In this case, the patient received surgical adjuvant chemotherapy and postoperative chemotherapy regimen (Table 1). Irinotecan specifically inhibits DNA topoisomerase I and interferes with DNA replication and cell division, which results in cytotoxicity. In comparison, apatinib is an orally targeted small-molecule anti-angiogenesis drug whereas carilizumab is a humanized anti-PD-1 monoclonal antibody with high affinity.

Chunyan Lan et al. (11) used a low dose of apatinib and carizumab in 10 patients with advanced Cervical Cancer, and obtained an objective remission rate of 55.6% (95% CI, 40.0% to 70.4%), as well as the median progression-free survival was 8.8 months (95% CI, 5.6 months to not estimable). Since the patient in our case had granulocytopia and other symptoms during the first 4 cycles of chemotherapy, it was replaced with second-line therapy. Follow-up data showed that the patient survived for more than 2 years after surgery but developed typical brain symptoms. In conclusion, the use of surgical adjuvant chemotherapy in this case prolonged the survival time of patients. Besides, platinum drugs were also effective for patients with small cell cancer, and their sensitivity was dependent on the disease stage. In summary, patients with small cell carcinoma of ovarian lung type require comprehensive treatment approach regardless of the stage.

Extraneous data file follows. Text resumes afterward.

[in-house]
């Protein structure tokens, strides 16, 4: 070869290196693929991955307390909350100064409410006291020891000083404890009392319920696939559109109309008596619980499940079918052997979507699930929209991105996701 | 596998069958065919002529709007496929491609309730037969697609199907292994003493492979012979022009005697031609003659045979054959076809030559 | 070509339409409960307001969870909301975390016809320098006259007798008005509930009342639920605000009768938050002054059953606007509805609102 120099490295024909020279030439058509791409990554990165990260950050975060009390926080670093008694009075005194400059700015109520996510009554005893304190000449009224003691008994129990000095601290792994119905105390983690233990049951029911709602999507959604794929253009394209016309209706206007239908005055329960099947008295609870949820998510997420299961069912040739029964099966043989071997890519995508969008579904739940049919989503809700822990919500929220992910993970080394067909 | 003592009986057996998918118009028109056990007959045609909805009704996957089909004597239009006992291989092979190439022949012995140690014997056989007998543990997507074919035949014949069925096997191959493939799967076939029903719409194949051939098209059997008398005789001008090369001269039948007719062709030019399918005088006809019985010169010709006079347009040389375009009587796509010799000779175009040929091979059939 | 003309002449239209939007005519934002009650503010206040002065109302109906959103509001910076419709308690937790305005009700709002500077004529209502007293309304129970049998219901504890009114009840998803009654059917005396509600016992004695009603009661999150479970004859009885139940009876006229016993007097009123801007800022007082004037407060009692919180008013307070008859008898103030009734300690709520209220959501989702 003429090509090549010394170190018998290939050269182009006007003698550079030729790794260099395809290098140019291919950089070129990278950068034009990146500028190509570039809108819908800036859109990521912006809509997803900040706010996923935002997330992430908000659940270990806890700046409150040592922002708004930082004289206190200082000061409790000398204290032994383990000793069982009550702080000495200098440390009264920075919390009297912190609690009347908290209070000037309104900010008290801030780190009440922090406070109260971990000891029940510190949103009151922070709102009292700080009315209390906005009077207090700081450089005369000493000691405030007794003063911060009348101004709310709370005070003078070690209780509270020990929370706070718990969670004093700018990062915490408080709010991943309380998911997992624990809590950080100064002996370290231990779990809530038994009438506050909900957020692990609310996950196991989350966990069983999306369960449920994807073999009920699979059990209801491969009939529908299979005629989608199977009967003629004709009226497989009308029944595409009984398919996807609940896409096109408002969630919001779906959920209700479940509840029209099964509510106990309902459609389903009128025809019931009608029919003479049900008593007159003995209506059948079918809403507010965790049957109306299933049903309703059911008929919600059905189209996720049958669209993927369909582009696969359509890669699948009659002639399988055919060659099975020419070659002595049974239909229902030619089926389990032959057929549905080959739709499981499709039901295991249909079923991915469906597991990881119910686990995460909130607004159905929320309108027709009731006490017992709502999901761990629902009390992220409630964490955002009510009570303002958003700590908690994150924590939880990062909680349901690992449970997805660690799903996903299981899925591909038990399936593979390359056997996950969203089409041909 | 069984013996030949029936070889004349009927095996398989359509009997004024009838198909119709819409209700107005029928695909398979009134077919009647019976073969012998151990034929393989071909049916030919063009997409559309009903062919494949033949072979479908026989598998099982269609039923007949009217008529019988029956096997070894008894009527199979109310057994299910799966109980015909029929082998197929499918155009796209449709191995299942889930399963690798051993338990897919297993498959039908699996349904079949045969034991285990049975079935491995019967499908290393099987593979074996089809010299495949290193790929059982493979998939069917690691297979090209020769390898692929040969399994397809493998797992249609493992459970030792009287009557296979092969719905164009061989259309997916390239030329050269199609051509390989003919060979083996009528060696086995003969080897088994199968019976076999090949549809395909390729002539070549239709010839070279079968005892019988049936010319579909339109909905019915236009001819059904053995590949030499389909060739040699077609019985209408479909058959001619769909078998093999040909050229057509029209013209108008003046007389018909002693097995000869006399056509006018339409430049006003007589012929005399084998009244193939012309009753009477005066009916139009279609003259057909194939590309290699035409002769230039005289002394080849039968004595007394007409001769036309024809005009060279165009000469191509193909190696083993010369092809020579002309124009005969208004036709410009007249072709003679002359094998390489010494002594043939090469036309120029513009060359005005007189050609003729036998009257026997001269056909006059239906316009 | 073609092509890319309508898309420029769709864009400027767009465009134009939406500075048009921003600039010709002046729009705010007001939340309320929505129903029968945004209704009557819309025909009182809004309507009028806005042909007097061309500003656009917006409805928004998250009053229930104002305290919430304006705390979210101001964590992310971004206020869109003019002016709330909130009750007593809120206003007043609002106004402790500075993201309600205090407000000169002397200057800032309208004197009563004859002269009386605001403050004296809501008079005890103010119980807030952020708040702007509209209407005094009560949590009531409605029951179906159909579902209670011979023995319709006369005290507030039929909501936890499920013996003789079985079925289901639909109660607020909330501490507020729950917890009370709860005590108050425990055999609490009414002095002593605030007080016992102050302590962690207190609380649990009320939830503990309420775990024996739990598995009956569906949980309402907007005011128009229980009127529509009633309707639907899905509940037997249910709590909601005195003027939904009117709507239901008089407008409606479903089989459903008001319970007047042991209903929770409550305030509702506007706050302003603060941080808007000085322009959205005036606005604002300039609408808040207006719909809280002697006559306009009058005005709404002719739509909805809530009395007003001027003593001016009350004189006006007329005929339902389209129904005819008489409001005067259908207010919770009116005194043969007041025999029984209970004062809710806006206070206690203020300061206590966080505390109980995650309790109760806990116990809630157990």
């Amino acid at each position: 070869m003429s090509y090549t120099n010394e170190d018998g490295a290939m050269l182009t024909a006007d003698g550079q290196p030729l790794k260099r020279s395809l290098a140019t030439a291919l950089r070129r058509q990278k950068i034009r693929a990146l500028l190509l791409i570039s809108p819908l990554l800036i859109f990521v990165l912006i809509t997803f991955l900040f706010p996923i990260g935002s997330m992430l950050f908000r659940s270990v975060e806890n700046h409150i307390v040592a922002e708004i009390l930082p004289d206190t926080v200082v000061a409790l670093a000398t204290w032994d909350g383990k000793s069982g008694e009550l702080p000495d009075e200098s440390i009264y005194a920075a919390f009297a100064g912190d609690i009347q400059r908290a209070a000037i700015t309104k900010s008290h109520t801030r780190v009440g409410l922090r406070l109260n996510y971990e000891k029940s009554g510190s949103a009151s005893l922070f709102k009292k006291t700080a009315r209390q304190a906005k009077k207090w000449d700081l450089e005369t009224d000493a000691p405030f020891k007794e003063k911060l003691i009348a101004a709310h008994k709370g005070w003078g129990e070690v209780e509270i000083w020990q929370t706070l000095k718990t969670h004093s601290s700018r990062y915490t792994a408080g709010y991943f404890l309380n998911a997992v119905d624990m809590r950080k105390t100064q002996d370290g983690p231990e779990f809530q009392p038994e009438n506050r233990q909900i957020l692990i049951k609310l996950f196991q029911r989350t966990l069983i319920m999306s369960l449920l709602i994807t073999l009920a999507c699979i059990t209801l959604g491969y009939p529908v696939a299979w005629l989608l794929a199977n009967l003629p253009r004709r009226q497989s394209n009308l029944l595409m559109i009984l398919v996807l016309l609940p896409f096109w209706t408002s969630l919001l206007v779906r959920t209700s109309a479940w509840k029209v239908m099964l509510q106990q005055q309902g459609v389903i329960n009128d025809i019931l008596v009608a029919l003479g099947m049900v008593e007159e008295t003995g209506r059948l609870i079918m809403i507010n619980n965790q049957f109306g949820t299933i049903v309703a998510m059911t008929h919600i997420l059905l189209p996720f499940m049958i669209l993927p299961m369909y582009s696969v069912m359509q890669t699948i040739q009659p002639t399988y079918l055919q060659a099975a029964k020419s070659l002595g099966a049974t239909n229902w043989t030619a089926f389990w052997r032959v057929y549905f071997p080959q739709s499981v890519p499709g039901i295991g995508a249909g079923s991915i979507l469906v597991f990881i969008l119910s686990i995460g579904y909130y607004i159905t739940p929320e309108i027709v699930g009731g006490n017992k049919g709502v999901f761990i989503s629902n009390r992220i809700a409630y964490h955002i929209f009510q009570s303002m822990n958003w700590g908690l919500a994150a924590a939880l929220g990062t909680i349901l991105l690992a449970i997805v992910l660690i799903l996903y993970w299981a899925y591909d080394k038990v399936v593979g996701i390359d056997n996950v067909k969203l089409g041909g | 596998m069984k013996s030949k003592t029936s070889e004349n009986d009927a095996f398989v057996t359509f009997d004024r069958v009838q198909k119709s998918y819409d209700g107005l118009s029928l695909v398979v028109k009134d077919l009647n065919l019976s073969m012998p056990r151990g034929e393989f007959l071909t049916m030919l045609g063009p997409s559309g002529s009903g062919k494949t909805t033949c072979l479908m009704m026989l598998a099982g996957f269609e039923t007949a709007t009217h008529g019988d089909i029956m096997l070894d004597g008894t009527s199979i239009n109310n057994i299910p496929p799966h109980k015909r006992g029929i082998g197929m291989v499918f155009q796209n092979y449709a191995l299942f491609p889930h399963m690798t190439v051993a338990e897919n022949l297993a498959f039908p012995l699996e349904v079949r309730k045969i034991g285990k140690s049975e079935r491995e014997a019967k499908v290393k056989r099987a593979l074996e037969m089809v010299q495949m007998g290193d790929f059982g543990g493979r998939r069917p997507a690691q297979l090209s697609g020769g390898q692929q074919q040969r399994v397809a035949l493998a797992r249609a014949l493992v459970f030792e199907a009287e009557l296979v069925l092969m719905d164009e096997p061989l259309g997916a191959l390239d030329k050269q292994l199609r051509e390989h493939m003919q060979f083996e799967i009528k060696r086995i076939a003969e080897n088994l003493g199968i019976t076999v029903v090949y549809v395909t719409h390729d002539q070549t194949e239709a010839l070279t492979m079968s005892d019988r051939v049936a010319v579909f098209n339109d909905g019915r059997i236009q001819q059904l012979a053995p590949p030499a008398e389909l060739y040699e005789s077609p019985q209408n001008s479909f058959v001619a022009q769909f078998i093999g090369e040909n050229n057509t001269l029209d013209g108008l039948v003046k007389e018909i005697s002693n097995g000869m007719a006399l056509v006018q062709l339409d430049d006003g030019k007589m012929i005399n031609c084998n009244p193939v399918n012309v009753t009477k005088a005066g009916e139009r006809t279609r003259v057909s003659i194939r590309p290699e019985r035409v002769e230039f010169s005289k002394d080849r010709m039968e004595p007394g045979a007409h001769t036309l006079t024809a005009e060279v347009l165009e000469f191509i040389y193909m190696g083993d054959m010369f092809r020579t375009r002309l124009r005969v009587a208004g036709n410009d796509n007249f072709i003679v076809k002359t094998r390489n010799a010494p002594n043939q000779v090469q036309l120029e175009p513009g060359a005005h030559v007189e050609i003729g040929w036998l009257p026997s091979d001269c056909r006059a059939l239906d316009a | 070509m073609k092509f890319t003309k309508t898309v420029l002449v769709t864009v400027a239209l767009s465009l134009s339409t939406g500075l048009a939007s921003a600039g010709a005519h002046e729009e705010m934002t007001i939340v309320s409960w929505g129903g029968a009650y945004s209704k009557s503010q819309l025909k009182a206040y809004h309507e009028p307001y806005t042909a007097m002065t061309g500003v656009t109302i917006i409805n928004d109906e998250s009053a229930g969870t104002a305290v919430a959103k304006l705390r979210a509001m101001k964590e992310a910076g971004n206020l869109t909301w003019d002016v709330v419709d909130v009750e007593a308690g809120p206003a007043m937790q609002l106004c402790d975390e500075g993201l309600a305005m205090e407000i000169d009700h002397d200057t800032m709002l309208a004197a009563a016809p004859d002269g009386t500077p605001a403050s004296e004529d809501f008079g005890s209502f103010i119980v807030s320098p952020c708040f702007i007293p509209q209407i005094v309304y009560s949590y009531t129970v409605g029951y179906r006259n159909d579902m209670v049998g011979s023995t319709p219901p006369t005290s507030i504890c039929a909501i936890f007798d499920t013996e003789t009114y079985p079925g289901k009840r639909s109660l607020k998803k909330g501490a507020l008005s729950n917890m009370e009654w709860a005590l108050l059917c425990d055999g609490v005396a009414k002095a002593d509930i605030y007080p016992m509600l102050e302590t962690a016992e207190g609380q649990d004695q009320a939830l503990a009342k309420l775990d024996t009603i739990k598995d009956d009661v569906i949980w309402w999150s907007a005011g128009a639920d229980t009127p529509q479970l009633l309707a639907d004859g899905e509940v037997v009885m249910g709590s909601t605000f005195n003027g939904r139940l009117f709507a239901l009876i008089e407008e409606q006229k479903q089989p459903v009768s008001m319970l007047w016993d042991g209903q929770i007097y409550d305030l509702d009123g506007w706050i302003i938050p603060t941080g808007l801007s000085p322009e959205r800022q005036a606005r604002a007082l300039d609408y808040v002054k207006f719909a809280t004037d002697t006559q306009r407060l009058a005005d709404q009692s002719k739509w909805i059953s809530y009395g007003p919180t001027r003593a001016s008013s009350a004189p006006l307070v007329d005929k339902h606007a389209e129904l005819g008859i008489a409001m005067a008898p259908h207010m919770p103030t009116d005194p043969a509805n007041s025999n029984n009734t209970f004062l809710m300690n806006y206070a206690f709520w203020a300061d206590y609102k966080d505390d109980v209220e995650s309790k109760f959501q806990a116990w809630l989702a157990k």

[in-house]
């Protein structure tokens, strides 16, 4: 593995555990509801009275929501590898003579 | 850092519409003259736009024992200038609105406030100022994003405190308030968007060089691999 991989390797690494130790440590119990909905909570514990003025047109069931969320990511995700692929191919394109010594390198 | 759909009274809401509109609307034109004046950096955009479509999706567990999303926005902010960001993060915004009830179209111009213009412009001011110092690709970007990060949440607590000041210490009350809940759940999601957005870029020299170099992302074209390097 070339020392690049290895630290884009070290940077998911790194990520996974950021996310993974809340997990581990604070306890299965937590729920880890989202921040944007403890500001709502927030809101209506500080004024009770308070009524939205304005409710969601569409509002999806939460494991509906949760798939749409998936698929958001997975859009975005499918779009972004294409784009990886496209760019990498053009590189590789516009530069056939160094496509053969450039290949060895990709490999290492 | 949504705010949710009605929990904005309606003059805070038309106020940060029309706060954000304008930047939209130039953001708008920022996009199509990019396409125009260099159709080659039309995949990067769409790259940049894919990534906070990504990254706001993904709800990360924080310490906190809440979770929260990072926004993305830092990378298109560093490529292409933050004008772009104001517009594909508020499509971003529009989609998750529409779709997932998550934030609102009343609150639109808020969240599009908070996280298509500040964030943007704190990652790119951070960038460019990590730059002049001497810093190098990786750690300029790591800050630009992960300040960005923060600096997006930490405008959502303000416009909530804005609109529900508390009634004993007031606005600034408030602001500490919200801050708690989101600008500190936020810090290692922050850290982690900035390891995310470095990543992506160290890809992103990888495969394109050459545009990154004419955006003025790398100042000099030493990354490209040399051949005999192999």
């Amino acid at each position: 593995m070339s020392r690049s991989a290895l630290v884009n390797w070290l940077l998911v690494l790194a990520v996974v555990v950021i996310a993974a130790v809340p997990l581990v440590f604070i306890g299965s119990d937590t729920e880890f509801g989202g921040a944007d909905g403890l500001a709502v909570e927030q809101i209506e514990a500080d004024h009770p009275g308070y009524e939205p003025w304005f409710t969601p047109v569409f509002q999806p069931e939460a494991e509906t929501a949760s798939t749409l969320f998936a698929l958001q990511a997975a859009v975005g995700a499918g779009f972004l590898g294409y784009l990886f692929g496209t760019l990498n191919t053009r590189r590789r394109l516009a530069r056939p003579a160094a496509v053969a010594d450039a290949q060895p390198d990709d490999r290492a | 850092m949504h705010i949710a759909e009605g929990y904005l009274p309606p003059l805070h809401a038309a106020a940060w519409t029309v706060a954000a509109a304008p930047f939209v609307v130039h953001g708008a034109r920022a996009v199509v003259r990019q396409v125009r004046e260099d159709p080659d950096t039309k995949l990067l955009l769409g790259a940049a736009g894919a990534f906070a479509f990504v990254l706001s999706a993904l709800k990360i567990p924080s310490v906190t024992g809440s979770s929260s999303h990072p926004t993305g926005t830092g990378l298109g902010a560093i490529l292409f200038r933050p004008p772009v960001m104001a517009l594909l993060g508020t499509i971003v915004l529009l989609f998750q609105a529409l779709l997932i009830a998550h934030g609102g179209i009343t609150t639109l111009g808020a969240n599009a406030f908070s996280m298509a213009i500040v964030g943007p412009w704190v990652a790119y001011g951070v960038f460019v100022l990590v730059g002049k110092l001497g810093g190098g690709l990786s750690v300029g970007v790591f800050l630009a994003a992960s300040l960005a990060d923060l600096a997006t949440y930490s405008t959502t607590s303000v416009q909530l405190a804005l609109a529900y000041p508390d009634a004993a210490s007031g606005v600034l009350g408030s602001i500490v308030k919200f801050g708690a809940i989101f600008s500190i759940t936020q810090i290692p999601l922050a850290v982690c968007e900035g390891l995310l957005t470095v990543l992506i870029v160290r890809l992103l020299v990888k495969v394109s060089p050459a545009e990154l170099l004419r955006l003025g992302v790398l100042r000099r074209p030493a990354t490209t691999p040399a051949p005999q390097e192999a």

In conclusion, SCCOPT is extremely rare. This cancer is common in postmenopausal women and has no specific clinical manifestations. The pathological and immunological examination of tumor tissues are the main diagnostic tools for this cancer. Positive expression of neuroendocrine markers; CD56, CgA, Syn, and negative results of Vimentin can confirm the diagnosis of SCCOPT. There is no effective treatment for patients with degree of malignancy and risk of relapse. The combination of surgical adjuvant multi-drug chemotherapy and platinum drugs can improve the prognosis of patients. Therefore, comprehensive imaging examination, early pathological diagnosis, and comprehensive treatment are important strategies to improve patient outcomes.

Data availability statement

The original contributions presented in the study are included in the article/supplementary material. Further inquiries can be directed to the corresponding author.

Ethics statement

The studies involving human participants were reviewed and approved by the Hospital Ethics Committee of the Affiliated Hospital of Guangdong Medical University. The patients/participants provided their written informed consent to participate in this study. Written informed consent was obtained from the individual(s) for the publication of any potentially identifiable images or data included in this article.